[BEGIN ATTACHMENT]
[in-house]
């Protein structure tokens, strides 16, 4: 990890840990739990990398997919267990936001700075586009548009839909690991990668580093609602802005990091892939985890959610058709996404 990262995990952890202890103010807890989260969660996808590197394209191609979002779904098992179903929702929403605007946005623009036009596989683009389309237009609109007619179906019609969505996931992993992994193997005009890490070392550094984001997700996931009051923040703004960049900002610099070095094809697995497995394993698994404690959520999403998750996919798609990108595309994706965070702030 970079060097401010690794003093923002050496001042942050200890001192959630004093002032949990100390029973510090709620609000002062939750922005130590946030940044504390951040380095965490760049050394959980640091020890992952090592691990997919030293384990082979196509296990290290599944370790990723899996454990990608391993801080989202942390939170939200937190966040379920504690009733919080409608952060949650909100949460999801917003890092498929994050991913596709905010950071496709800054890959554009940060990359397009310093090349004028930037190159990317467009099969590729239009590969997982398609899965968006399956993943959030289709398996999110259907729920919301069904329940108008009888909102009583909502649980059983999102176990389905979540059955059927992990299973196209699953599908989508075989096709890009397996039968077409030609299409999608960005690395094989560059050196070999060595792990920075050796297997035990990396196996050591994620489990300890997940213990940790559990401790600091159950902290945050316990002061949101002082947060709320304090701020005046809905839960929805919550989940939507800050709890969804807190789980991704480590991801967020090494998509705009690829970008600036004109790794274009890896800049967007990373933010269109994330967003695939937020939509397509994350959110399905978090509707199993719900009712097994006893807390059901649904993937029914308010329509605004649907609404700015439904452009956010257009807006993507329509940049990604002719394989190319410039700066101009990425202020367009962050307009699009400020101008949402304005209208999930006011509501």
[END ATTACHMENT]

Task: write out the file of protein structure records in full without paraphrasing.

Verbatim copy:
[in-house]
């Protein structure tokens, strides 16, 4: 990890840990739990990398997919267990936001700075586009548009839909690991990668580093609602802005990091892939985890959610058709996404 990262995990952890202890103010807890989260969660996808590197394209191609979002779904098992179903929702929403605007946005623009036009596989683009389309237009609109007619179906019609969505996931992993992994193997005009890490070392550094984001997700996931009051923040703004960049900002610099070095094809697995497995394993698994404690959520999403998750996919798609990108595309994706965070702030 970079060097401010690794003093923002050496001042942050200890001192959630004093002032949990100390029973510090709620609000002062939750922005130590946030940044504390951040380095965490760049050394959980640091020890992952090592691990997919030293384990082979196509296990290290599944370790990723899996454990990608391993801080989202942390939170939200937190966040379920504690009733919080409608952060949650909100949460999801917003890092498929994050991913596709905010950071496709800054890959554009940060990359397009310093090349004028930037190159990317467009099969590729239009590969997982398609899965968006399956993943959030289709398996999110259907729920919301069904329940108008009888909102009583909502649980059983999102176990389905979540059955059927992990299973196209699953599908989508075989096709890009397996039968077409030609299409999608960005690395094989560059050196070999060595792990920075050796297997035990990396196996050591994620489990300890997940213990940790559990401790600091159950902290945050316990002061949101002082947060709320304090701020005046809905839960929805919550989940939507800050709890969804807190789980991704480590991801967020090494998509705009690829970008600036004109790794274009890896800049967007990373933010269109994330967003695939937020939509397509994350959110399905978090509707199993719900009712097994006893807390059901649904993937029914308010329509605004649907609404700015439904452009956010257009807006993507329509940049990604002719394989190319410039700066101009990425202020367009962050307009699009400020101008949402304005209208999930006011509501």